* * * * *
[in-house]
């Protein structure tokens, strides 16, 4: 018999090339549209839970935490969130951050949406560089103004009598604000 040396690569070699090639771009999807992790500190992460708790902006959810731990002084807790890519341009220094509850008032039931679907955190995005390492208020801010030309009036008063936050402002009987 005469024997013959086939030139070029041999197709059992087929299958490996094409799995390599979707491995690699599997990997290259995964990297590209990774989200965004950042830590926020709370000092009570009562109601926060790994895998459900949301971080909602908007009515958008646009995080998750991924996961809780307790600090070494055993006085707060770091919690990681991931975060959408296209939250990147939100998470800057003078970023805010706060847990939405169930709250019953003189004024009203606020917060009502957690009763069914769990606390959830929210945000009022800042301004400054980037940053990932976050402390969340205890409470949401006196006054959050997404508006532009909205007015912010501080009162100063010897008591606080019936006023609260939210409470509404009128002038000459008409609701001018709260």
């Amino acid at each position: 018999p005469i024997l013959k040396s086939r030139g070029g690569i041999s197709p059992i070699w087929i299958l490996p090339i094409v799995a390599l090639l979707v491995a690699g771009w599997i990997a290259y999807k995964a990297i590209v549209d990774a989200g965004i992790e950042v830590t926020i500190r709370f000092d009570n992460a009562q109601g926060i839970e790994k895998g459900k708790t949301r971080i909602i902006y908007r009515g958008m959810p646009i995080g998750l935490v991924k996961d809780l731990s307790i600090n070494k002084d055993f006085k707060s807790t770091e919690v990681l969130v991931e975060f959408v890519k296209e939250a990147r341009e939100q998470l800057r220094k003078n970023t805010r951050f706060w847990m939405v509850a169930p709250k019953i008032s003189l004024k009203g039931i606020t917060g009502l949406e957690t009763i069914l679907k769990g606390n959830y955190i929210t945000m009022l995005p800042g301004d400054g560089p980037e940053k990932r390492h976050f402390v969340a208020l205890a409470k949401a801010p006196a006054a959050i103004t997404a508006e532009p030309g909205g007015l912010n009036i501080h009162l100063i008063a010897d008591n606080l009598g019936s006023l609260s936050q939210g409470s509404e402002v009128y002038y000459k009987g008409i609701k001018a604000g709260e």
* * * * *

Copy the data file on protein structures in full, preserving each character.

[in-house]
């Protein structure tokens, strides 16, 4: 018999090339549209839970935490969130951050949406560089103004009598604000 040396690569070699090639771009999807992790500190992460708790902006959810731990002084807790890519341009220094509850008032039931679907955190995005390492208020801010030309009036008063936050402002009987 005469024997013959086939030139070029041999197709059992087929299958490996094409799995390599979707491995690699599997990997290259995964990297590209990774989200965004950042830590926020709370000092009570009562109601926060790994895998459900949301971080909602908007009515958008646009995080998750991924996961809780307790600090070494055993006085707060770091919690990681991931975060959408296209939250990147939100998470800057003078970023805010706060847990939405169930709250019953003189004024009203606020917060009502957690009763069914769990606390959830929210945000009022800042301004400054980037940053990932976050402390969340205890409470949401006196006054959050997404508006532009909205007015912010501080009162100063010897008591606080019936006023609260939210409470509404009128002038000459008409609701001018709260």
């Amino acid at each position: 018999p005469i024997l013959k040396s086939r030139g070029g690569i041999s197709p059992i070699w087929i299958l490996p090339i094409v799995a390599l090639l979707v491995a690699g771009w599997i990997a290259y999807k995964a990297i590209v549209d990774a989200g965004i992790e950042v830590t926020i500190r709370f000092d009570n992460a009562q109601g926060i839970e790994k895998g459900k708790t949301r971080i909602i902006y908007r009515g958008m959810p646009i995080g998750l935490v991924k996961d809780l731990s307790i600090n070494k002084d055993f006085k707060s807790t770091e919690v990681l969130v991931e975060f959408v890519k296209e939250a990147r341009e939100q998470l800057r220094k003078n970023t805010r951050f706060w847990m939405v509850a169930p709250k019953i008032s003189l004024k009203g039931i606020t917060g009502l949406e957690t009763i069914l679907k769990g606390n959830y955190i929210t945000m009022l995005p800042g301004d400054g560089p980037e940053k990932r390492h976050f402390v969340a208020l205890a409470k949401a801010p006196a006054a959050i103004t997404a508006e532009p030309g909205g007015l912010n009036i501080h009162l100063i008063a010897d008591n606080l009598g019936s006023l609260s936050q939210g409470s509404e402002v009128y002038y000459k009987g008409i609701k001018a604000g709260e």